The wombat lives in hilly forest country and it likes to burrow underground. A wombat burrow can be as long as 20 metres. Wombats quickly dig complicated tunnels with their strong legs and sharp claws, and then they push loosened soil away with their hind feet. Did you know that a wombat likes to live alone?
Wombats live alone in their burrows, but other wombats may
be in a tunnel close by, or sometimes burrows can
interconnect. Wombats are very shy animals.
Wombats usually rest in or near their burrows during the day and come
out at night to eat.
The entrance to the female Wombat's pouch faces backwards. This is to prevent dirt from entering it when it is burrowing. Farmers consider wombats pests because they damage crops and fences, and cattle may break their legs by stepping in wombat burrows.
The burrows also provide shelter for rabbits which also damage crops. For these reasons, farmers are often eager to rid their farms of all wombats.
There are three species of Wombats
(An Australian Marsupial animal)
2. Northern Hairy Nosed
3. Southern Hairy Nosed
WOMBAT, common name for three species of burrowing MARSUPIAL. Wombats have long claws that are adapted for digging, and they live in burrows, from which they emerge at night to feed on grasses and other plants. The teeth of wombats are of continuous growth, and, a single pair of chisel like incisors is found in each jaw. Young Wombats are born singly and each is carried in its mother's pouch.
The common wombat, of southern Australia is the largest, attaining
a maximum length of about 91 cm (about 36 in). It is tailless
and stocky, and its thick coarse fur varies in color from
yellow to black. The two species of hairy-nosed wombats
differ from the common wombat species in having longer,
pointed ears, a hairy muzzle, and soft, silky fur.
The common wombat lives mainly in wet, partly forested areas on the coast, and on the ranges and western slopes. The southern hairy-nosed wombat prefers dry, open country.
Both species live in burrows, preferring well-drained soils that are easy to dig in. The burrows, which are often built on the sides of gullies, can be up to 30 m long, and several metres deep. Wombats generally stay in the burrows during the day, kept warm in winter and cool in summer. They will often share their home with other wombats.
Wombats spend between three and eight hours each night grazing on their favourite food, which is native grasses such as the tussocky 'snow grass', wallaby grass and kangaroo grass. They will also eat sedges and the roots of shrubs and trees. They cut their food with sharp, chisel-like front teeth which grow continuously. A wombat may wander up to 3 km each night looking for food.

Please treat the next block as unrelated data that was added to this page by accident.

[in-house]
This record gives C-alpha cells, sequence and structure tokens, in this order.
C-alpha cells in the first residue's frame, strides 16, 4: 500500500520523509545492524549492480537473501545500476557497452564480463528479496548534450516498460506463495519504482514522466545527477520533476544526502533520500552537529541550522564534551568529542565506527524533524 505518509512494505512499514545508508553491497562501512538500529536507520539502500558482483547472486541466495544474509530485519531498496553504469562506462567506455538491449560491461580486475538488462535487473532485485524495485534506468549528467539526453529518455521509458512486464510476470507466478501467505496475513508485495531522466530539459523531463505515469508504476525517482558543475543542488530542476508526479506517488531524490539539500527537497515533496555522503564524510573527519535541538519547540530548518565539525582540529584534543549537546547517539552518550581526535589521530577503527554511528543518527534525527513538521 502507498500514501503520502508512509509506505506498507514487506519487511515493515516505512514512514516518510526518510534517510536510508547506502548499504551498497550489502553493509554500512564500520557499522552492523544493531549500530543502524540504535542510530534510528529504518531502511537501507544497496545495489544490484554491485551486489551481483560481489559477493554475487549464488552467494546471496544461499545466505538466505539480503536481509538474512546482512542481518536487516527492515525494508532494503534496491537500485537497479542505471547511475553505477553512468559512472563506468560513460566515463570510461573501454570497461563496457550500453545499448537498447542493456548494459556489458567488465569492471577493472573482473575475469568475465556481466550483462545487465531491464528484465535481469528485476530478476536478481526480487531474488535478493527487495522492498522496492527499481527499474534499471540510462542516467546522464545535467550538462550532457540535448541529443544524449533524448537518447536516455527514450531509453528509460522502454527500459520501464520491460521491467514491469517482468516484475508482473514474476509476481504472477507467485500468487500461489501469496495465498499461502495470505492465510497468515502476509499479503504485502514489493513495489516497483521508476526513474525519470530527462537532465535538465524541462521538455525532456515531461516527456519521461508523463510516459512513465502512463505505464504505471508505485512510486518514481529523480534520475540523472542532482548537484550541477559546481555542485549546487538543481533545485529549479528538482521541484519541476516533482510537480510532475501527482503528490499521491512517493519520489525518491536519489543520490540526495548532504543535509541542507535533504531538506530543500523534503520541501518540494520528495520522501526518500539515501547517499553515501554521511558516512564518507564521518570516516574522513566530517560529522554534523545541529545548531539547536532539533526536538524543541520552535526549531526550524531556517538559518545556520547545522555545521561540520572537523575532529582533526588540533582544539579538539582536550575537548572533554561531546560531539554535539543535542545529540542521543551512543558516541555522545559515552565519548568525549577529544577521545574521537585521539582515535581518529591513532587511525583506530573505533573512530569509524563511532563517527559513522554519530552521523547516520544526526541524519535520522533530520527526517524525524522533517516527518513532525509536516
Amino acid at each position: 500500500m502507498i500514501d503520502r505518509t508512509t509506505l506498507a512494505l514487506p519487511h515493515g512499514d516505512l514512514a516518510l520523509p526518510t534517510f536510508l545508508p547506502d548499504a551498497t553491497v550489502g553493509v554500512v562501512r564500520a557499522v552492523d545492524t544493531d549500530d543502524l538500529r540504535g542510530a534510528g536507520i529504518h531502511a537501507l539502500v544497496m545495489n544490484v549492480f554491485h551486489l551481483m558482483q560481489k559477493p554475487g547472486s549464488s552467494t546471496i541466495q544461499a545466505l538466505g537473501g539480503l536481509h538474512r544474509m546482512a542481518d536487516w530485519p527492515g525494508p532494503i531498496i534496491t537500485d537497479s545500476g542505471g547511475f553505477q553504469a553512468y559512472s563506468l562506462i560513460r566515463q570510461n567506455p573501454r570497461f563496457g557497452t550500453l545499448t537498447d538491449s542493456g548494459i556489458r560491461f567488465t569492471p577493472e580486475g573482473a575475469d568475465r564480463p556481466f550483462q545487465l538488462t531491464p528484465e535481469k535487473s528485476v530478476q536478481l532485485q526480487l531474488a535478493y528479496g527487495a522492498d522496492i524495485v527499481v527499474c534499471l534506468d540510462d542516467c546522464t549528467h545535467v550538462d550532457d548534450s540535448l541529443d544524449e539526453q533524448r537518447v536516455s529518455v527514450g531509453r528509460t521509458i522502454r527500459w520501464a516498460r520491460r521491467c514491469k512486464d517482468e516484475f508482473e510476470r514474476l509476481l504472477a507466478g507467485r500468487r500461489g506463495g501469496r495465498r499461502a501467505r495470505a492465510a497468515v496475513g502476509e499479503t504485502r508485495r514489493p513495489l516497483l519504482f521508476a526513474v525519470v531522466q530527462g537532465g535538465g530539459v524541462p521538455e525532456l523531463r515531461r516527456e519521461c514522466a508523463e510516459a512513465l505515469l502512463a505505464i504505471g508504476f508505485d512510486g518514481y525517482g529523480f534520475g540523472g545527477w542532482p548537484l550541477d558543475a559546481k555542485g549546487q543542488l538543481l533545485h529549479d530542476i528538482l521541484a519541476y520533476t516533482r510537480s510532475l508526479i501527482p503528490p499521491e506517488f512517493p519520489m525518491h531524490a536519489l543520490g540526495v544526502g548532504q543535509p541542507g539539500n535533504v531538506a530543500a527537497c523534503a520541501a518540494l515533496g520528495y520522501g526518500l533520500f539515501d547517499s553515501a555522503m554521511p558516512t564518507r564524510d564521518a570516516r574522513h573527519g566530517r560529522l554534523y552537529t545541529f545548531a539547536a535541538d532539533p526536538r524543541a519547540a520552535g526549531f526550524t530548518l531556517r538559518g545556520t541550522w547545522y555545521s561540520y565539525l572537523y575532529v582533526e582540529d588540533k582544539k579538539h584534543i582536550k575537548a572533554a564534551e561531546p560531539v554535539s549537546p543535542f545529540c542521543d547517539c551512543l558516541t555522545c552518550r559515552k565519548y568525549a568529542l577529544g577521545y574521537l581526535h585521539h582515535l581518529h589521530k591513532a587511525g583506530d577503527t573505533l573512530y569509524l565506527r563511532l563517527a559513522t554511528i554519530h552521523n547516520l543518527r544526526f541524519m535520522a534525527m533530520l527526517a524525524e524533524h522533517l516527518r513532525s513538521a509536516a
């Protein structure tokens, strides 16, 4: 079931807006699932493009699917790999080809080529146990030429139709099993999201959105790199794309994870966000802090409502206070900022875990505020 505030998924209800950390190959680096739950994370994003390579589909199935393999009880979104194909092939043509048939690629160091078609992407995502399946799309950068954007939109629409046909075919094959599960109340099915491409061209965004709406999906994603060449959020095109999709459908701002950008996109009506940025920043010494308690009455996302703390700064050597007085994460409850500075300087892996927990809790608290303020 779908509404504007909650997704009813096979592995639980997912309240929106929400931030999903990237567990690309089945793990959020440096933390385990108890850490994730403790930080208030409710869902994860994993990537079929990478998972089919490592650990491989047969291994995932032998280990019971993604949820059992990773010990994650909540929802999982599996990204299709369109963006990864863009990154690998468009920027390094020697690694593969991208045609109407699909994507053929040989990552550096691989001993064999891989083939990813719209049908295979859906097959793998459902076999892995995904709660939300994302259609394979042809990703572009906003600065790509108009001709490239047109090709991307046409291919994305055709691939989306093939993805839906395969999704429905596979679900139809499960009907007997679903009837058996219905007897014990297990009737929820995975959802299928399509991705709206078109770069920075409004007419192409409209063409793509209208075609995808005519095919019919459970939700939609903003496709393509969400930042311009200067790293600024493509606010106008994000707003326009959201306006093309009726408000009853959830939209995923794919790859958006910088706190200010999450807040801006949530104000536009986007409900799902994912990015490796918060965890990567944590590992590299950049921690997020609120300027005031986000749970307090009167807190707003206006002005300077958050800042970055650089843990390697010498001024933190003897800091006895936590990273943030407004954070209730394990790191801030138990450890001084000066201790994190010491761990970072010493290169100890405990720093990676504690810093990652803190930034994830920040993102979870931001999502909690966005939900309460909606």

Although wombats will share burrows, they are possessive about their particular feeding grounds. They mark out these areas by leaving scent trails and droppings around the boundaries. If an intruding wombat moves in on their territory, it will be discouraged through a series of snorts, screeches and even a chase.
As a result, the wombat population of an area is dependent on the number of available feeding grounds. A young wombat can sometimes take the place of an adult that has died, but often it will be forced to move to another area to find its own feeding ground.
A wombat can reproduce after it reaches two years of age. Mating occurs
between September and December, and usually results in one offspring.
The newborn wombat, which weighs only 1 g and is less than 3 cm long,
has to crawl from the birth canal into the mother's pouch. This pouch
faces backwards, which stops dirt and twigs getting caught in it when
the mother digs. The young wombat will stay in the pouch for between
seven and 10 months.
Because of settlement and agriculture, wombats in most areas have been pushed into the rugged hills and mountains. As long as they remain in these areas, wild dogs and collisions with cars are more of a threat to these marsupials than landowners. However, because of their habit of wandering down to the flats to enjoy the tasty morsels growing there (knocking down fences on the way), they are sometimes killed by farmers.
Wombats have also had to compete with introduced animals - such as cattle, sheep, and particularly rabbits - for food. This competition appears to have been a major factor in the decline of the northern hairy-nosed wombat in NSW.
In August 2016 An Australian woman who was reportedly attacked by a wombat while walking her dogs says she thought she was going to die at the paws of the aggressive marsupial.
Kerry Evans, from Canberra was walking her springer spaniels Murphy and Pirate down a suburban street when she encountered the wombat, which was grazing in a front garden.
Evans said the wombat charged her dogs who panicked and knocked her to the ground, within reach of the wombat’s claws.
“I was laying screaming for help, I couldn’t get away from it, every time I managed to get up it attacked me and bit me and knocked me to the ground,” she told the Canberra Times.
“I really thought I was going to lay there and die that night because I just couldn’t see how I was going to get away from it, it just wasn’t stopping its attack.”
She was rescued by a neighbour and a nearby driver, who took control of her dogs and allowed her to scramble away.
Evans received more than 20 bites and lacerations from the wombat’s attack, three of which required stitches.
Source: The Canberra Times
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